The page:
Irish employers are finding ways to broaden their offering to employees when it comes to working options, new research has found.
It comes after several organisations across the State have continued remote or hybrid working following the lifting of Covid-19 restrictions.
According to research from CIPD Ireland, which was carried out in conjunction with the Kemmy Business School at University Limerick, 46 per cent of organisations are planning to increase hybrid working options.
Meanwhile, 26 per cent are planning to increase flexible working options.
Some 12 per cent of employers expect to offer the option of fully-remote working to their teams, while 67 per cent anticipate staff will work two or three days on-site in the future.
In an effort to accommodate the needs of employees, 43 per cent of organisations have a system in place where the team decides how the remote and flexible working arrangement will work for them
Director of CIPD Ireland, Mary Connaughton, said the research points to the potential added benefits of remote or hybrid working.
“[Some] 41 per cent of respondents said absenteeism increased, while 33 per cent reported a drop in rates in 2021,” Ms Connaughton said.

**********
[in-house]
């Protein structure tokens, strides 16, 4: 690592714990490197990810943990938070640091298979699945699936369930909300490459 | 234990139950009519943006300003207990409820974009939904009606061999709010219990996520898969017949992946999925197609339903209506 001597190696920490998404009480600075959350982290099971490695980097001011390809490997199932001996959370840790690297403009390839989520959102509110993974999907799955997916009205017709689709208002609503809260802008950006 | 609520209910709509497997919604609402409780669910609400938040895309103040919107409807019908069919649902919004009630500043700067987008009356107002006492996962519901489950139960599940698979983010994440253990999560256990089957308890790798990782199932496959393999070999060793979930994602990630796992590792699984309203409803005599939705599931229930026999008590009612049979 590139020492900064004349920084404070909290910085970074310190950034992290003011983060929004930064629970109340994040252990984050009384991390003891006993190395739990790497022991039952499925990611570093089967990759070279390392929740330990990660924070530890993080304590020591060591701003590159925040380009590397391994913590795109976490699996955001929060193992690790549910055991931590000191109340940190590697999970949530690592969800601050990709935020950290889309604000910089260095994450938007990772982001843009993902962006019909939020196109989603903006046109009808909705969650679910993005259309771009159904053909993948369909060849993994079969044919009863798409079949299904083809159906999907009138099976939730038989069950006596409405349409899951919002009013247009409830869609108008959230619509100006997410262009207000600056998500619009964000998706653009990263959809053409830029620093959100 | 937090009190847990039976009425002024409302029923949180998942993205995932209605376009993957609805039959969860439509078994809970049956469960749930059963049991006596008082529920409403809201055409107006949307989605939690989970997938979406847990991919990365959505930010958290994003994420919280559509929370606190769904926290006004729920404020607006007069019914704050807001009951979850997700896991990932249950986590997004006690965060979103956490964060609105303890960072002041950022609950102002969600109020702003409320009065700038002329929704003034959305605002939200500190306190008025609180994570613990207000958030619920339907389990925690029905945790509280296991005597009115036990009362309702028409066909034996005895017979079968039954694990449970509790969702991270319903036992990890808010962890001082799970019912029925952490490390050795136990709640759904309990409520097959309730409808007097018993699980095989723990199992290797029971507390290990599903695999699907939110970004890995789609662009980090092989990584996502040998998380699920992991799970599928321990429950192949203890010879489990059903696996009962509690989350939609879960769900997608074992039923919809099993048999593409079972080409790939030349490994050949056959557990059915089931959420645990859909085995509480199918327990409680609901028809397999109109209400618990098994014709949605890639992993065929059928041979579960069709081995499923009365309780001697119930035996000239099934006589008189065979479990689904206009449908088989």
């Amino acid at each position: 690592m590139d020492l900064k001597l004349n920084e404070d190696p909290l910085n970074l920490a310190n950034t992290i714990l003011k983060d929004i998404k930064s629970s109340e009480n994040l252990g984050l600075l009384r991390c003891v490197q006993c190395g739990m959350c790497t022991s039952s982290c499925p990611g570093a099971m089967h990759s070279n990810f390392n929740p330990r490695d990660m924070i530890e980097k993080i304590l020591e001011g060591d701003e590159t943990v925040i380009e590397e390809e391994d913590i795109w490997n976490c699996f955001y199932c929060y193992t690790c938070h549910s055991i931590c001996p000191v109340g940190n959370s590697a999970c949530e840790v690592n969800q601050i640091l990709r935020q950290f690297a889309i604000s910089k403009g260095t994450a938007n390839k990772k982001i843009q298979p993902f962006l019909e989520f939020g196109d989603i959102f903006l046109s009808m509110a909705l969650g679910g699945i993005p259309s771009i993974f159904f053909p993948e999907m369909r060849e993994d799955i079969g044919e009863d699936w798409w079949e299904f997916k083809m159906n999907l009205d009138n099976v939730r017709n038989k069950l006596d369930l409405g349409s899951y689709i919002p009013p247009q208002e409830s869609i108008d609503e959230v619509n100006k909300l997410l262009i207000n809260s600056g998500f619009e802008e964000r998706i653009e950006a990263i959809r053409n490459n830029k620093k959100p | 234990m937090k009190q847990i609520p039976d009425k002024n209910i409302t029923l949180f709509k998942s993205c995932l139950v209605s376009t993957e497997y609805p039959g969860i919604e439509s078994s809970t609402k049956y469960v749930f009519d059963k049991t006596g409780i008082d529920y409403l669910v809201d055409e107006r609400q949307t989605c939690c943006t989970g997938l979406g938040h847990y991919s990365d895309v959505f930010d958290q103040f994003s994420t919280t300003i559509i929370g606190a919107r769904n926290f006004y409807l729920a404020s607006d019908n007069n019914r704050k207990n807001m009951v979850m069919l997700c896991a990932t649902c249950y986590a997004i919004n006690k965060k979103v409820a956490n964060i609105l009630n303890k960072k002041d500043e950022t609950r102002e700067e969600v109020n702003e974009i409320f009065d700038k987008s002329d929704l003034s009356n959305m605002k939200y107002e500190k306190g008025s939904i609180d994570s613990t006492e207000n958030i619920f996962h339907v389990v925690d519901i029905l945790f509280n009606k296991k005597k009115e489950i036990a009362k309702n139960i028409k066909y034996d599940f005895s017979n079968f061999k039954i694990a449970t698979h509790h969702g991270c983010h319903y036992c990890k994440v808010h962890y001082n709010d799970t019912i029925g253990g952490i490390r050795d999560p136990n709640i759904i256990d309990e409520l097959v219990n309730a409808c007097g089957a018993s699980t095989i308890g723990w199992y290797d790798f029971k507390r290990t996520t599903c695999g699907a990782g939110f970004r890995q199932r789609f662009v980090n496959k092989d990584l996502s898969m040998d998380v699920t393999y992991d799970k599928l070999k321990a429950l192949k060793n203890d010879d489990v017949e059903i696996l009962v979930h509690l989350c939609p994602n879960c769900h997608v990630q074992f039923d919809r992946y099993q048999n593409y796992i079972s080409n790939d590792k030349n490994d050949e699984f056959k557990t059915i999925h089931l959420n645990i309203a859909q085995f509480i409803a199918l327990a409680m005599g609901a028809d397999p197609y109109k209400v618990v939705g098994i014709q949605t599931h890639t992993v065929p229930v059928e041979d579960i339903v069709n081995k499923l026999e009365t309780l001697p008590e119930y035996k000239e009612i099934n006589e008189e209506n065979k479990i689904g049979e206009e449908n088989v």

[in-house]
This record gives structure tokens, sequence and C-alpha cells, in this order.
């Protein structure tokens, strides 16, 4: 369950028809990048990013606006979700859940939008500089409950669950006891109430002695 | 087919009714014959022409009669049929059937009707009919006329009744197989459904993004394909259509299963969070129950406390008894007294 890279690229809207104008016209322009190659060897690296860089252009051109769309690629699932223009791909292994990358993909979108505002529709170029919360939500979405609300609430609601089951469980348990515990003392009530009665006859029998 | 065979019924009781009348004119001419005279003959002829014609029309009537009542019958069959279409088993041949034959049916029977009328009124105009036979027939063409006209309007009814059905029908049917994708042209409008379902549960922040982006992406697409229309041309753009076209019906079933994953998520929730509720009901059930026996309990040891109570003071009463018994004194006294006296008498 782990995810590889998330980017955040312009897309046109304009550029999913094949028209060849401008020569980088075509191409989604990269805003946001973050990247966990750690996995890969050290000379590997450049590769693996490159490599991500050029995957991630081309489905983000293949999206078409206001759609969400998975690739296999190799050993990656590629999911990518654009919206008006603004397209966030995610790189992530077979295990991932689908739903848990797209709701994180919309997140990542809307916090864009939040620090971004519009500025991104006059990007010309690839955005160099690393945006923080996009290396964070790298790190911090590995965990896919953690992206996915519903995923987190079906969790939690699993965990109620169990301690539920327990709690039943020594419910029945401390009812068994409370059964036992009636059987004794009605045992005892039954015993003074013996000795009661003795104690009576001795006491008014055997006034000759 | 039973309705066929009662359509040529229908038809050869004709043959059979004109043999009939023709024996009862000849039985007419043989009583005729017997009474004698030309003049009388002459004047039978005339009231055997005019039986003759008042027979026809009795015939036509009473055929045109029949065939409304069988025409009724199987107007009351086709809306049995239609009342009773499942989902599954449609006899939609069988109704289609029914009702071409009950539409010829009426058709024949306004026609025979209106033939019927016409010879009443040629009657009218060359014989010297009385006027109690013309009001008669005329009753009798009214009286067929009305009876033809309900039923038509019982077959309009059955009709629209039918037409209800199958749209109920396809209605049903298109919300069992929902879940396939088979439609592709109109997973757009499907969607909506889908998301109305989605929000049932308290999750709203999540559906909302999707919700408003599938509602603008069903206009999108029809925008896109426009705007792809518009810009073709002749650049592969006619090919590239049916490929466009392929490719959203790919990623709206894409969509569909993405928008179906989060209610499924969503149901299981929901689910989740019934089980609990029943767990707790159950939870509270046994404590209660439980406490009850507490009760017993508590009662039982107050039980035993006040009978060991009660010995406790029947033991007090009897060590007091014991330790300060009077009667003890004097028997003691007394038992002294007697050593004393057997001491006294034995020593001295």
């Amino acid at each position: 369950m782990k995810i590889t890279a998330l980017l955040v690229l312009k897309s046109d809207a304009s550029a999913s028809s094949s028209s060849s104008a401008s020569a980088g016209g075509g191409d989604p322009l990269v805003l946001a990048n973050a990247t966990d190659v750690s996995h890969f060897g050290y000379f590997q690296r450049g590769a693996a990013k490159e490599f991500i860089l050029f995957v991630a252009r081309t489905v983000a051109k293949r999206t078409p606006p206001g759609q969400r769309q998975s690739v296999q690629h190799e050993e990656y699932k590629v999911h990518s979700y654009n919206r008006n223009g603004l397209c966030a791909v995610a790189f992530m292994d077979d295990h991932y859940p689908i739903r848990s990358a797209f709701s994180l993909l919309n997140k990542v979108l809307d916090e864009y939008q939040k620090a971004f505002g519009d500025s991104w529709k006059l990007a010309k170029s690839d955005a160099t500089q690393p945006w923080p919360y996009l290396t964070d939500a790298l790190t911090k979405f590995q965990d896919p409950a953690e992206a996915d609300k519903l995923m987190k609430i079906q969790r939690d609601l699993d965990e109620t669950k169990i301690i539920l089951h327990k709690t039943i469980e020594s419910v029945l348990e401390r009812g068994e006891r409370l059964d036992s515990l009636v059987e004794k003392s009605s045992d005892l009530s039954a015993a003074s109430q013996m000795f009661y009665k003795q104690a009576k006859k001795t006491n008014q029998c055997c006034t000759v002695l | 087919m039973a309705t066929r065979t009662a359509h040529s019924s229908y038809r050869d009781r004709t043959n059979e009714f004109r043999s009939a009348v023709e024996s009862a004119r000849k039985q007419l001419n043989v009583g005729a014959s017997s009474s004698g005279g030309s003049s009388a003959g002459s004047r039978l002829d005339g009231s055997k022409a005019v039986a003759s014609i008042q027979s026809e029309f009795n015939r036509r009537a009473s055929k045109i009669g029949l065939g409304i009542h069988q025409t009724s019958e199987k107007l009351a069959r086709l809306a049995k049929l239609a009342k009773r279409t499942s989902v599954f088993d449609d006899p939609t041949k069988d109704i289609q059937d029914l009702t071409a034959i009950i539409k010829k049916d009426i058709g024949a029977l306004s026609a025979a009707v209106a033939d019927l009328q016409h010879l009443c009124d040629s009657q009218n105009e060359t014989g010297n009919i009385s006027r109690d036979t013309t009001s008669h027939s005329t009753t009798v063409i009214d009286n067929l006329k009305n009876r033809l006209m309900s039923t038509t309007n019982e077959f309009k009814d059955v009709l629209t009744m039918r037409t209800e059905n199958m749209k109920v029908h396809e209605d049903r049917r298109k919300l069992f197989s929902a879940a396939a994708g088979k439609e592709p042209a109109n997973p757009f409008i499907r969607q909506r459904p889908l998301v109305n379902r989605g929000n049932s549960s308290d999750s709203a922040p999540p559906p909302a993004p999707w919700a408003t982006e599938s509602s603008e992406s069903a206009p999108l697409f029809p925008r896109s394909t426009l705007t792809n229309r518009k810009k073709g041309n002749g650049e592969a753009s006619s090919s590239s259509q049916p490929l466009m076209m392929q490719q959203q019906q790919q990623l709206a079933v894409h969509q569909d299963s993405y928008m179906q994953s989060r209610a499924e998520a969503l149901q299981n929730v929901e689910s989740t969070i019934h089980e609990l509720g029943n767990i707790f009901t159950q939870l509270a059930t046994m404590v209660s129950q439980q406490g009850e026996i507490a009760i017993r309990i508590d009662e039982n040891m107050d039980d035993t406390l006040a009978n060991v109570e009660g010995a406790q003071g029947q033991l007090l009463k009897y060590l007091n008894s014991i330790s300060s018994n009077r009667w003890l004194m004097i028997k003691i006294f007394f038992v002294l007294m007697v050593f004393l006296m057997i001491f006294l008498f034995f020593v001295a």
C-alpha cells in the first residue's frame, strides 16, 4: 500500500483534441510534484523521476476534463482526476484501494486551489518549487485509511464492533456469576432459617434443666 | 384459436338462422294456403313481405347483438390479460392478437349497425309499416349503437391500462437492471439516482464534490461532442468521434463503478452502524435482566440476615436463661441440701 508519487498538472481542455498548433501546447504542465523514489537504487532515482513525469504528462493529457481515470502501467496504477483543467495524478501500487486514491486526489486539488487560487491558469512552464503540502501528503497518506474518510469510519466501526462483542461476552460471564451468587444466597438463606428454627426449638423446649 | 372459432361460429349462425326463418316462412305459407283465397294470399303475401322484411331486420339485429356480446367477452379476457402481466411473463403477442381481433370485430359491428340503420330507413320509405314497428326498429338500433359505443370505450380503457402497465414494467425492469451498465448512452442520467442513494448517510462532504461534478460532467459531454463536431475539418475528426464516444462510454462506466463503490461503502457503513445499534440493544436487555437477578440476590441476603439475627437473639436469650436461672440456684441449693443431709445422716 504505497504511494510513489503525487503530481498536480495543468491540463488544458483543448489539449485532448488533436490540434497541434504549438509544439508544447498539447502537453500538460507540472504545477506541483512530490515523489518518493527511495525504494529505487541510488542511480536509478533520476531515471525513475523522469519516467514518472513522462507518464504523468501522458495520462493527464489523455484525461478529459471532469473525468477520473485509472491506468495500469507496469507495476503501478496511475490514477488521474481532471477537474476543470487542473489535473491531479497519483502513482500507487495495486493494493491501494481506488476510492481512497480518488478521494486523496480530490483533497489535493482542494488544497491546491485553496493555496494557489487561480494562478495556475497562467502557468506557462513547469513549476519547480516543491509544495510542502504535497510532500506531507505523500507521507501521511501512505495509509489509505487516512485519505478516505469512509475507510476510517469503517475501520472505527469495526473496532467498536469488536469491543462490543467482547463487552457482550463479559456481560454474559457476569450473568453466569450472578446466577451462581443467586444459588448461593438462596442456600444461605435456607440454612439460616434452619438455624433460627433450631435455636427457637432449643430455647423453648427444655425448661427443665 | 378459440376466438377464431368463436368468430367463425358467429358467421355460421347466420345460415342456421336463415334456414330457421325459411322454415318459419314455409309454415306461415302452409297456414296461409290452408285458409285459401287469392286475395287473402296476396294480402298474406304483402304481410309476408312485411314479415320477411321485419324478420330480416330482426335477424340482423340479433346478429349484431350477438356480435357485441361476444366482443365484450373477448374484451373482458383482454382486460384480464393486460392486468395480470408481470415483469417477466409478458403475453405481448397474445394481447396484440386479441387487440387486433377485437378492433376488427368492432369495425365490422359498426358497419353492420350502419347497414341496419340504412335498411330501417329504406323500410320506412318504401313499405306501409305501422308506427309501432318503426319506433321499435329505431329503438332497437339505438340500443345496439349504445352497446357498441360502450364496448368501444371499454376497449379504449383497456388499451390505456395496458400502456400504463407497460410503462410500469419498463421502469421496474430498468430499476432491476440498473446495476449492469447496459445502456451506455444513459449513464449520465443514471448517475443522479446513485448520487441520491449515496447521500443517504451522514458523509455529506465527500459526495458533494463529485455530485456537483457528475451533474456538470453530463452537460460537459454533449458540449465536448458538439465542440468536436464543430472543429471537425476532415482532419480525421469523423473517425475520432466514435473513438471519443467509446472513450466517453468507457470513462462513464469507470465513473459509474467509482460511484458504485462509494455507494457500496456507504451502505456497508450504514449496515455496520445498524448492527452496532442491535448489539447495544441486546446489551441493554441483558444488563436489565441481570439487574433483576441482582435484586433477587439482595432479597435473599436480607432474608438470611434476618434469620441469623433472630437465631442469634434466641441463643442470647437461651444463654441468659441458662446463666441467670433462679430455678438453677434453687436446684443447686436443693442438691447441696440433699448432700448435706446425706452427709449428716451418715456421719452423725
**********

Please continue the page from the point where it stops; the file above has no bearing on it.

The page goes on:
“But interestingly, organisations with a higher number of staff working remotely recorded a decrease in absenteeism, while those with a predominantly onsite workforce saw an increase in absenteeism.
“After Covid-19-related issues, the next most common cause of absence related to work-related stress and mental health.
“For this reason, our message is that effective interventions and culture change to address stress and mental health are of increasing importance.”
Research by CIPD Ireland found 71 per cent of organisations implemented an online wellbeing or health initiative, while 67 per cent said wellbeing is on the agenda of senior leaders in their organisation.
Ms Connaughton also noted how figures around productivity are encouraging for employers providing remote working options.
“Almost 80 per cent of respondents said that productivity had either increased or remained unchanged in 2021,” she said.
“Given the upheaval caused by Covid-19 once again last year, it’s testament to the efforts from workers and businesses to keep enterprise on track in the face of significant adversity.
“It’s little wonder then, that confidence is growing among employers that remote, flexible or hybrid strategies can provide solutions that work for all levels of an organisation.
“The key is to design a system that works for your organisation and I welcome the figure showing over 40% of employers are bringing teams together on that.”